By Paul Kiefer
On Thursday morning, Seattle’s Office of the Inspector General (OIG), one of the city’s three police-accountability bodies, released the first round of recommendations for changing how the Seattle Police Department responds to protests. The OIG made its recommendations after a year-long review of SPD’s response to last summer’s protests by a panel of community representatives, including current and former members of the Community Police Commission, and SPD staff, including some who played key roles in the department’s protest response.
With the help of OIG staff and outside facilitators, the panel reviewed a series of widely criticized police actions during the first three days of protests in late May and early June of 2020—a period that accounted for two-thirds of SPD’s uses of force and arrests during the protests—and assembled recommendations that could help the department avoid similar missteps in the future.
The proposals range from basic tactical changes, like prohibiting officers from leaving their weapons in unattended vehicles during protests, to more unique suggestions, like loosening the department’s policies on neutrality to allow officers to express solidarity with protesters.
In general, the panel recommended moving SPD away from a “crowd control” approach, emphasizing that the department’s role should be to facilitate protests, not direct or manage them.
“We all agreed transparency is of high importance to everybody. But in some situations, it’s important for police to be able to plan a response to something—people lighting a fire in an alley, for example—without flagging what they’re doing in real time.”—OIG director Lisa Judge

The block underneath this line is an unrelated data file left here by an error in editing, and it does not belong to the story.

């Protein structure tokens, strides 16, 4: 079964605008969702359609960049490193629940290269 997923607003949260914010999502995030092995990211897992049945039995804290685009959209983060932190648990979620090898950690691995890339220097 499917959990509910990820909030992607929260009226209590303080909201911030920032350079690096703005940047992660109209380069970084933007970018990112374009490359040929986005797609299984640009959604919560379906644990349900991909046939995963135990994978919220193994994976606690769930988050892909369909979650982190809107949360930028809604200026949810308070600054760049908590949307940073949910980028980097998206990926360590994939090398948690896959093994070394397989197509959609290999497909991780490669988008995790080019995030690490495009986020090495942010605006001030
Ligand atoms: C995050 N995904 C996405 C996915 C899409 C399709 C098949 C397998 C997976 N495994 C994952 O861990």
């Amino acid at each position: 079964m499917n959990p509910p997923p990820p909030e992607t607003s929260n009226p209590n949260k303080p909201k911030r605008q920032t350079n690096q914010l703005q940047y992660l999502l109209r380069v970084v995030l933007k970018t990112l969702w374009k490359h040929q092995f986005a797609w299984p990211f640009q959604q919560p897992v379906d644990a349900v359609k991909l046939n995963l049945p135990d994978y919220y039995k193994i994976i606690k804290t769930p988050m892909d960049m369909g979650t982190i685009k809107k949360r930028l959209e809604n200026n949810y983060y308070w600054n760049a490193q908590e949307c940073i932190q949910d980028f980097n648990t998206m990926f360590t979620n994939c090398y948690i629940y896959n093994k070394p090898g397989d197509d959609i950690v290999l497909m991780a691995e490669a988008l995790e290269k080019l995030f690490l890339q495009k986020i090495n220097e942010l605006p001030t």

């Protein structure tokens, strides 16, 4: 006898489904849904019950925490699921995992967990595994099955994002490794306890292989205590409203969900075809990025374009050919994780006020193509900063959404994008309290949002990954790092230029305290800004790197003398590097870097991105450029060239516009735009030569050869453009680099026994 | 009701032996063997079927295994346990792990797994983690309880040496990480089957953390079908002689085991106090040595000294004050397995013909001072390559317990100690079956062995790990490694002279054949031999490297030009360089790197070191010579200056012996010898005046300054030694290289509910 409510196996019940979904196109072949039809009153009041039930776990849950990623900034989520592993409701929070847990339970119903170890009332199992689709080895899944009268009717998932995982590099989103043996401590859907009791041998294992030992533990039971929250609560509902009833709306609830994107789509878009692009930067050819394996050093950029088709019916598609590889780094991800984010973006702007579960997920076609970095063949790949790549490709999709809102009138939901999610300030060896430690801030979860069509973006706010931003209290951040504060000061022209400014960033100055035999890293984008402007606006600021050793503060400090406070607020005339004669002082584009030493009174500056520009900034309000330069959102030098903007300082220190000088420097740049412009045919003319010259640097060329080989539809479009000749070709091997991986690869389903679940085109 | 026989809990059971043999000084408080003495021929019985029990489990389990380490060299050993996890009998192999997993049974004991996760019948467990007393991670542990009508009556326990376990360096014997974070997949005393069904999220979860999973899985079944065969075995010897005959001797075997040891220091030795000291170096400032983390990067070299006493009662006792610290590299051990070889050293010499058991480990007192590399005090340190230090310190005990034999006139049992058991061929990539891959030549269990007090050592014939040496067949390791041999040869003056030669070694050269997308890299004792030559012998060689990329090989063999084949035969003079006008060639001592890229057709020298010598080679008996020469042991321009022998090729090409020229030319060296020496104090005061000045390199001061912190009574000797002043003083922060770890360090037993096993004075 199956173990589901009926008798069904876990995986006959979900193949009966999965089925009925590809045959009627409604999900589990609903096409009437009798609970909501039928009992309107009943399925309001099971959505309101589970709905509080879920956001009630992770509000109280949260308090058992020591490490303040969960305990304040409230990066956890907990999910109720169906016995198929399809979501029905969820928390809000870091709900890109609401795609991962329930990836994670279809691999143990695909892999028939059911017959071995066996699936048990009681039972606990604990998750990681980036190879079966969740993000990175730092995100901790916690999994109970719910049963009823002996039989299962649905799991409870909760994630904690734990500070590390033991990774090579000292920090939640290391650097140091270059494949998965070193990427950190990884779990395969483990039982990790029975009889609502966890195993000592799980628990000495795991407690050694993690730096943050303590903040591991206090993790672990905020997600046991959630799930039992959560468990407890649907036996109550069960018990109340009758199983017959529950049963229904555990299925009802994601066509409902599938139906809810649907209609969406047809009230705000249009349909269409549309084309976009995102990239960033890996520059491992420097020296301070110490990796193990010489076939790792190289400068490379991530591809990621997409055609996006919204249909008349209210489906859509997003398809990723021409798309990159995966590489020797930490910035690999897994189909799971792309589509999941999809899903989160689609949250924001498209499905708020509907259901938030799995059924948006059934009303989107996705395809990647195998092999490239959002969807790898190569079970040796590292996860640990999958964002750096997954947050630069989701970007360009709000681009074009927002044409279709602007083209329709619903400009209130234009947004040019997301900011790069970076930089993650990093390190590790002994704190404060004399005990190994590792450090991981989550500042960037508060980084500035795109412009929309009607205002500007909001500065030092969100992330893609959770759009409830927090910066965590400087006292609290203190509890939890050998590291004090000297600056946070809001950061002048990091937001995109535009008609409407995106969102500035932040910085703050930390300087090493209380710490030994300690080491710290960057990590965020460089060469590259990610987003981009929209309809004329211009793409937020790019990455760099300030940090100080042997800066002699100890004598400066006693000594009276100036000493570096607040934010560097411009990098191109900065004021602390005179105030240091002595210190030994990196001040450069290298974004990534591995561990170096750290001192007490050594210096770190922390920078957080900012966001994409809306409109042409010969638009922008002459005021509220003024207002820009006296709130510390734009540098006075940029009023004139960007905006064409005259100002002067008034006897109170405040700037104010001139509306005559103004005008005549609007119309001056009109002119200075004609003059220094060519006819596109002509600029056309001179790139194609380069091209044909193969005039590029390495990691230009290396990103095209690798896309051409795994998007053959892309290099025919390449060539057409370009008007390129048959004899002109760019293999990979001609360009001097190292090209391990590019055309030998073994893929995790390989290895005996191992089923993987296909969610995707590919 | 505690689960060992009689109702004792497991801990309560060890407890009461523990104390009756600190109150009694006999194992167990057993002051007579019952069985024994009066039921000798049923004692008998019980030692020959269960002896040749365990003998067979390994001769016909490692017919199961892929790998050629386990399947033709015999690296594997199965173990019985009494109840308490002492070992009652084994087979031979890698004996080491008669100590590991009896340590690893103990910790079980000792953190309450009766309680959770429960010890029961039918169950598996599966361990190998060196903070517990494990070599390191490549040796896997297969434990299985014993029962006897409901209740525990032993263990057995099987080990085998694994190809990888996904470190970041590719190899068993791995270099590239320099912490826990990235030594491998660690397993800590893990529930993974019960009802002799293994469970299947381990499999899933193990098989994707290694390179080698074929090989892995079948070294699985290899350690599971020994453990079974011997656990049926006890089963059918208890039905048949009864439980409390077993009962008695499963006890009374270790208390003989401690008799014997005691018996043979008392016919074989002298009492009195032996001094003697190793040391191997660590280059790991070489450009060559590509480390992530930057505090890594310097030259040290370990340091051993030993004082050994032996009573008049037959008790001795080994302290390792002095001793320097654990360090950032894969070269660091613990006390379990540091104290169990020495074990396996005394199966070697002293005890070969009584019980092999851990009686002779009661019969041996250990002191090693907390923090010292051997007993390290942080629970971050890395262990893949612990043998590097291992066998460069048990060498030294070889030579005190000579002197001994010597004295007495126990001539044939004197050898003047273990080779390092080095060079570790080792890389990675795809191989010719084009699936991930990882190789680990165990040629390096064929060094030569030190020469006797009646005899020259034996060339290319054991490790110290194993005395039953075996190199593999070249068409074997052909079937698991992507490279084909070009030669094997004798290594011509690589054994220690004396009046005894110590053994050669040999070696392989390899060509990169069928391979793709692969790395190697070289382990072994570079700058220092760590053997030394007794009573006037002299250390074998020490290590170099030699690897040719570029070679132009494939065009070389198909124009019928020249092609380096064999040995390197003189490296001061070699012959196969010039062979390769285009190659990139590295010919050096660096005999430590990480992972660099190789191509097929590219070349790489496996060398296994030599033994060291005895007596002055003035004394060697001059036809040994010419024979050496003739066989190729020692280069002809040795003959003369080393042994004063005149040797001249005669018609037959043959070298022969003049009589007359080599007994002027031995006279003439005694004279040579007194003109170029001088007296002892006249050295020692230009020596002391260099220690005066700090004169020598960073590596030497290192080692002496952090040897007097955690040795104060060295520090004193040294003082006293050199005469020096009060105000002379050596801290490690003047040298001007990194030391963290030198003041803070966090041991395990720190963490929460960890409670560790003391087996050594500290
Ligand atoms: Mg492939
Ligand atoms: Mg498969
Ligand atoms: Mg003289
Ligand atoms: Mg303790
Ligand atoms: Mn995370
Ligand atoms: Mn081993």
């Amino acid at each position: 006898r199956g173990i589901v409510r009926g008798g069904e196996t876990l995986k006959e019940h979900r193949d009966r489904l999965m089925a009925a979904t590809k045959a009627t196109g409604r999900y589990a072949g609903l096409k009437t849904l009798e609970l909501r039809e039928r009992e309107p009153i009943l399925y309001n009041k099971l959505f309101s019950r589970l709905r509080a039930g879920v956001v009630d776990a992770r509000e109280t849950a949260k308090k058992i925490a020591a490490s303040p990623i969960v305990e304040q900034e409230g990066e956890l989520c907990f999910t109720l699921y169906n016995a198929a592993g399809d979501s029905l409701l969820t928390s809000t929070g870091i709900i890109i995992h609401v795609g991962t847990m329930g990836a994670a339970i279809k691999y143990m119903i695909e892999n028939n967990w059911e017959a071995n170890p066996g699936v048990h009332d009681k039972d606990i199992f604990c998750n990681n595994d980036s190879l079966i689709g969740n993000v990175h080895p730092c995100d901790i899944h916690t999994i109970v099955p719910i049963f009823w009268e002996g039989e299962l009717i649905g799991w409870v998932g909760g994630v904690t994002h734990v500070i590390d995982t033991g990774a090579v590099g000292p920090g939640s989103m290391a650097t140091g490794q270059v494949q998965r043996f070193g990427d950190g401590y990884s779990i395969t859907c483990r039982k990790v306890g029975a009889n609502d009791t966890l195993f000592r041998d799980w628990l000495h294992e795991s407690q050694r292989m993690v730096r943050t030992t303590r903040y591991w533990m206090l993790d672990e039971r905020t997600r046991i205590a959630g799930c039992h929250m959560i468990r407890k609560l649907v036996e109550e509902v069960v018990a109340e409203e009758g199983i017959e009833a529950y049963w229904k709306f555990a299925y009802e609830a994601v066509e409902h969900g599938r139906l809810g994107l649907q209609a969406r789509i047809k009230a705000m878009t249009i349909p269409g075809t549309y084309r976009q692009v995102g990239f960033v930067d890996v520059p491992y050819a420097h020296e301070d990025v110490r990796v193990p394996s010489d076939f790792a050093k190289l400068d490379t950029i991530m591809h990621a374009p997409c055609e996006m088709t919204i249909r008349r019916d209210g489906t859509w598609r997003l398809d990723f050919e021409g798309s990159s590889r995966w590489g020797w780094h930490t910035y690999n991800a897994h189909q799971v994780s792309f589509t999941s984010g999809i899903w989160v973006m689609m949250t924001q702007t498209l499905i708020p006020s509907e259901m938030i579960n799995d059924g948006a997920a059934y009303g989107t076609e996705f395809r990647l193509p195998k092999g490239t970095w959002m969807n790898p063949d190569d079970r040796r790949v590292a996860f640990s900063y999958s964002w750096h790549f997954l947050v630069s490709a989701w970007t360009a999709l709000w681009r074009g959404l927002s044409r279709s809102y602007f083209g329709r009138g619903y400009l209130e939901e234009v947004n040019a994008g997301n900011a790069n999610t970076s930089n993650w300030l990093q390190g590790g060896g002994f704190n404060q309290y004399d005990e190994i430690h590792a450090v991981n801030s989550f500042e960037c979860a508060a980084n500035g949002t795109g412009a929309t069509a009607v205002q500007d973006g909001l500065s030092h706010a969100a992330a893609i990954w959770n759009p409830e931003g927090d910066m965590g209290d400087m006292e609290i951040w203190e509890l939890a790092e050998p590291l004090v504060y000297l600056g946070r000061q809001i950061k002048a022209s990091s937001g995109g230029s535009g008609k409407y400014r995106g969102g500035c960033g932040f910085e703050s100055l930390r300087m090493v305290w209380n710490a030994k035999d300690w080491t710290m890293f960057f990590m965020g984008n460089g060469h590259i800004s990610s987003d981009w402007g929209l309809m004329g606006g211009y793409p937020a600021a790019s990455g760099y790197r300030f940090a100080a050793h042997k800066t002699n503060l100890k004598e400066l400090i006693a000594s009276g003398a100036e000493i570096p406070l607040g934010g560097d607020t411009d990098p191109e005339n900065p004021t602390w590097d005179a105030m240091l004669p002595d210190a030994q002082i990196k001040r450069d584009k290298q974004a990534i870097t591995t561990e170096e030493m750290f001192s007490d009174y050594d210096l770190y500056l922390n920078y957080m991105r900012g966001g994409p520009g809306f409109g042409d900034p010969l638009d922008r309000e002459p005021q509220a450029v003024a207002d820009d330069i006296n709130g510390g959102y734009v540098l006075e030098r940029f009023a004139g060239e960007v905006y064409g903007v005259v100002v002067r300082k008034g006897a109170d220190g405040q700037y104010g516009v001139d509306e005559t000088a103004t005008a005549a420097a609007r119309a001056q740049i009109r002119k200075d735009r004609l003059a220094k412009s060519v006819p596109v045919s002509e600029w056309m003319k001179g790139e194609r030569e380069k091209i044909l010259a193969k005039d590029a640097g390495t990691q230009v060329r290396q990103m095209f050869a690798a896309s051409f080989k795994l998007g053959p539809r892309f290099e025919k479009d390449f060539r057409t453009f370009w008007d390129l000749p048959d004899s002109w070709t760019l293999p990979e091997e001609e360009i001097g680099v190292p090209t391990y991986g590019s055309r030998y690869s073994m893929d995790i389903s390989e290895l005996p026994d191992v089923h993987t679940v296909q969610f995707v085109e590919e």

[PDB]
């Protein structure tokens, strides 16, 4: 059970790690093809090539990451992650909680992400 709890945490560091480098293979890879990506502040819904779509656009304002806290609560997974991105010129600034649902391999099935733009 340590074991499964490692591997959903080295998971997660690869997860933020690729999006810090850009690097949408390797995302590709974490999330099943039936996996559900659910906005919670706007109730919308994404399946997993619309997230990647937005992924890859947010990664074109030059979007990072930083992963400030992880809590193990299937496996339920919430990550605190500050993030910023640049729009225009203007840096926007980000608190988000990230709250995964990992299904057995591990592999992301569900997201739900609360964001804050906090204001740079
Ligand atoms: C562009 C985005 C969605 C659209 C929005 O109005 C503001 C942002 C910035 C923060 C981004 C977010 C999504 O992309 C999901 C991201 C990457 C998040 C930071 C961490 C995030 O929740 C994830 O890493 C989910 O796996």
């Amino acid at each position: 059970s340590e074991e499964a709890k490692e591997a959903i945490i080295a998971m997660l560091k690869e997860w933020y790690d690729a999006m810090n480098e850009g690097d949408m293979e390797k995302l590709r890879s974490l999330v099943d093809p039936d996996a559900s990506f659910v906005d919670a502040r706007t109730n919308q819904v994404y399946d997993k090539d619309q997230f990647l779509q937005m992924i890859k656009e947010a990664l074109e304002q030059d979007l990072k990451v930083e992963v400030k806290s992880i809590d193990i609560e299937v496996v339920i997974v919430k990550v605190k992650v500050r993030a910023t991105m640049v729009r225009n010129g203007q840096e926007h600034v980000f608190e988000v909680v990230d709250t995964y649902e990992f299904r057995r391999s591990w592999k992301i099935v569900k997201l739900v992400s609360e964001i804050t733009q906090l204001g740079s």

Inspector General Lisa Judge, who heads up the OIG, said some of the tactical recommendations—directing officers to minimize unnecessary arrests at protests, for example—are “no-brainers.” But at least one could be controversial. Responding to officers’ concerns about communication failures during the first few days of protests, the panel suggested that SPD could consider replacing radio communication with an encrypted messaging system, such as WhatsApp, during protests.
John Hollway, a consultant from the University of Pennsylvania Law School who helped design and facilitate the OIG’s review, said the change to encrypted messaging would give officers a reliable and better-organized channel for communications that can easily be shared with other law enforcement agencies providing backup during large-scale protests. Radio communications rely on a single channel that can only be used by one officer at a time—an obvious challenge for the department during frenetic protests. But shifting to an encrypted messaging system could also allow SPD to operate less transparently during and after protests. Messages sent using apps like Whatsapp are private and can be set to disappear, making them unlikely to show up in response to records requests. And unlike Whatsapp conversations, members of the public can easily tune in to SPD’s radio frequencies.
“There’s a tension here between transparency and tactics,” Judge said. “We all agreed transparency is of high importance to everybody. But in some situations, it’s important for police to be able to plan a response to something—people lighting a fire in an alley, for example—without flagging what they’re doing in real time.” Though the panel’s recommendation doesn’t specifically suggest that SPD keep a record of its encrypted communications, Hollway said that ideally, the department should determine how to communicate discretely while archiving officers’ messages so that oversight agencies could review them as needed after-the-fact.